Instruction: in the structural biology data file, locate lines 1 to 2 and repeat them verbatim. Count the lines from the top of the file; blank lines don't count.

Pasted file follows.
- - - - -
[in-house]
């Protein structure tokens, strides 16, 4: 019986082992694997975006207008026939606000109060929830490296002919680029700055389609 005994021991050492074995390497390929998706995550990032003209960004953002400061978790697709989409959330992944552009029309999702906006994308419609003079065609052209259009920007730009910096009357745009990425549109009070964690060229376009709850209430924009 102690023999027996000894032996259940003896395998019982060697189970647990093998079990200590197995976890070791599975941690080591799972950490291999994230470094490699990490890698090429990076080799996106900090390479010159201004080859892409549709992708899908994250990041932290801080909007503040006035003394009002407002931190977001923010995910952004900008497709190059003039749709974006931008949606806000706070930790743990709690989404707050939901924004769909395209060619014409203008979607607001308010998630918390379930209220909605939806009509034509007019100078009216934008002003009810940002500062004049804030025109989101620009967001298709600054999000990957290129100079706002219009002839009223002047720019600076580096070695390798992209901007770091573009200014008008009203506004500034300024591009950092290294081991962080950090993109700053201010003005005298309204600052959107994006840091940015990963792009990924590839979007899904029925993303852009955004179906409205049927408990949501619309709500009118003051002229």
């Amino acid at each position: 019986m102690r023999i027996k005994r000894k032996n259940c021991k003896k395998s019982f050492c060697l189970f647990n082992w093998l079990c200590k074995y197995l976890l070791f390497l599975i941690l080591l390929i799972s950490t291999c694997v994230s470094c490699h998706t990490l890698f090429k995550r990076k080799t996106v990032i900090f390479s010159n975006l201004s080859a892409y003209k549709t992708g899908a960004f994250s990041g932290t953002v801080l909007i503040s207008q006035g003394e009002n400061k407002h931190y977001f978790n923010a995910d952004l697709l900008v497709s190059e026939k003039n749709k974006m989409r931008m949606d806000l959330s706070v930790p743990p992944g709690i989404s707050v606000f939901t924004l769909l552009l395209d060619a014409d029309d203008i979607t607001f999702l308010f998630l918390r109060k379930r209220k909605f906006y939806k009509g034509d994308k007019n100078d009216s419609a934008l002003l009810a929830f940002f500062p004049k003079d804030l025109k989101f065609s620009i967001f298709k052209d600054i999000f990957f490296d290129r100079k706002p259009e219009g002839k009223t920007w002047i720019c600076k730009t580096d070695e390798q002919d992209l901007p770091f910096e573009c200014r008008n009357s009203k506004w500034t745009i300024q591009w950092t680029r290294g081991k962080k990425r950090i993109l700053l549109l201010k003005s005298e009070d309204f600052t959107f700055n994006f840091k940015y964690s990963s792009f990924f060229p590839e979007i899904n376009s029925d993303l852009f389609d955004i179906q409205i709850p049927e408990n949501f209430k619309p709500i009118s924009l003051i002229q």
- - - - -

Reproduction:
[in-house]
């Protein structure tokens, strides 16, 4: 019986082992694997975006207008026939606000109060929830490296002919680029700055389609 005994021991050492074995390497390929998706995550990032003209960004953002400061978790697709989409959330992944552009029309999702906006994308419609003079065609052209259009920007730009910096009357745009990425549109009070964690060229376009709850209430924009 102690023999027996000894032996259940003896395998019982060697189970647990093998079990200590197995976890070791599975941690080591799972950490291999994230470094490699990490890698090429990076080799996106900090390479010159201004080859892409549709992708899908994250990041932290801080909007503040006035003394009002407002931190977001923010995910952004900008497709190059003039749709974006931008949606806000706070930790743990709690989404707050939901924004769909395209060619014409203008979607607001308010998630918390379930209220909605939806009509034509007019100078009216934008002003009810940002500062004049804030025109989101620009967001298709600054999000990957290129100079706002219009002839009223002047720019600076580096070695390798992209901007770091573009200014008008009203506004500034300024591009950092290294081991962080950090993109700053201010003005005298309204600052959107994006840091940015990963792009990924590839979007899904029925993303852009955004179906409205049927408990949501619309709500009118003051002229």